We've also had huge pay increases across all pay bands - NQ salaries have been skyrocketing recently. But for me personally, I don't think money can necessarily buy someone a good night's sleep. For some people, money is a solution, and people can choose exactly what makes them happy - I have no issue with that. But for a lot of people, it's not the solution.
Isabel: On my end as a trainee, especially in your early years, as Anton mentioned, you do feel like you have a lot to prove. You feel, to a certain extent, that you need to put in that hard work. You need to work long hours, and while I mentioned earlier I am coming in at a very good stage in where the industry is at the moment, there is still a long way to go in terms of people unlearning bad habits and trying to figure out what the good ones are. I think at the very least what I've seen so far is an openness to unlearn these bad habits and implement good ones in their place..
Can law and wellbeing coexist?
Anton: I think they can, and I think in certain ways, when we look at wellbeing, people have a tendency to equate it with stress. Stress is not necessarily a negative factor. We volunteer to put ourselves in stressful situations at times, and that can actually be quite an important thing to do.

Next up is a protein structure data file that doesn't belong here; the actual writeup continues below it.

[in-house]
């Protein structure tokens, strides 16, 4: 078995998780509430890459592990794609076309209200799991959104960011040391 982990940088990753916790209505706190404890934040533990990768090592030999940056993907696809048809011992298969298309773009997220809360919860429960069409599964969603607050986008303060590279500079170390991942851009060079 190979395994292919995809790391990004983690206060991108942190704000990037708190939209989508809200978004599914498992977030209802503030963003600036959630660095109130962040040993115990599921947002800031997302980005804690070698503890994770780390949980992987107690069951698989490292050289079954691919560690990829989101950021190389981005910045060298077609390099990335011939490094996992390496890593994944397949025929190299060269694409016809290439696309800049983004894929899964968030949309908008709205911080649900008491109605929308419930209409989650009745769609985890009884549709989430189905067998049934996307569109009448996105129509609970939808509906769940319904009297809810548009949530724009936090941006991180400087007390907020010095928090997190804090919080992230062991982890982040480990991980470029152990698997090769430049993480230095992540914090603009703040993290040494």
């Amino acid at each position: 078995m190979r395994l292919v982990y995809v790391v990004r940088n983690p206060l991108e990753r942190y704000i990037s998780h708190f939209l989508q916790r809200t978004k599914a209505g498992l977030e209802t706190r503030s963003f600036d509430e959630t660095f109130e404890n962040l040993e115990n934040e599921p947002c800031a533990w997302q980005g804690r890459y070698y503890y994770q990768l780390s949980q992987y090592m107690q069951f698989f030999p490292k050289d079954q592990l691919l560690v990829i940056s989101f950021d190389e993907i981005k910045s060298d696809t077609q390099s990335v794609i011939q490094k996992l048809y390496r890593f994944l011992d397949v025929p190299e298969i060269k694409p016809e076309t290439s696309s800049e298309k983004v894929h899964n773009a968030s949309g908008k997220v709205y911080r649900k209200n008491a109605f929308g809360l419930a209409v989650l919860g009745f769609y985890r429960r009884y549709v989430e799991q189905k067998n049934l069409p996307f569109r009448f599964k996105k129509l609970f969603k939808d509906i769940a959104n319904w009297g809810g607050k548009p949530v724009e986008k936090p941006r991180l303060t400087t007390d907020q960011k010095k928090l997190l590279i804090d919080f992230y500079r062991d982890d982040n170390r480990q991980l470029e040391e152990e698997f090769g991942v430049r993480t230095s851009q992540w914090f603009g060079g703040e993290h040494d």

So I think it's important to segregate, say, stress and anxiety. People put themselves under stress a lot, for example, playing sports, but I think where people start to question wellbeing in law is by that association with increased stress necessarily leading to a reduction in your health and wellbeing. And I just don't think the two necessarily correspond. Right now, in the past two or three years, the response has been “let's throw money at it until it goes away.”
Isabel: I think they definitely can! One of the main reasons why I picked the firm that I'm in right now is because of its support and encouragement of the use of legal tech. Trainees are actively encouraged to make use of these resources, and that’s what the bulk of legal tech is all about, right?
It helps decrease the administrative workload and decrease human error which massively helps trainees’ lives because you're already anxious about doing a great job. Having a certain type of software that's able to help reduce the stress around making errors is a huge relief and really improves wellbeing by reducing the anxiety associated with making mistakes. You can take comfort in these resources, and it’s the fact that you’re encouraged to use them which is great.
To watch the full webinar with Isabel, Anton and John, watch it here. If you’re interested in learning more about ways that lawyers can help combat burnout and improve wellbeing, download our free wellbeing guide; The Ultimate Guide to Wellbeing for Lawyers here.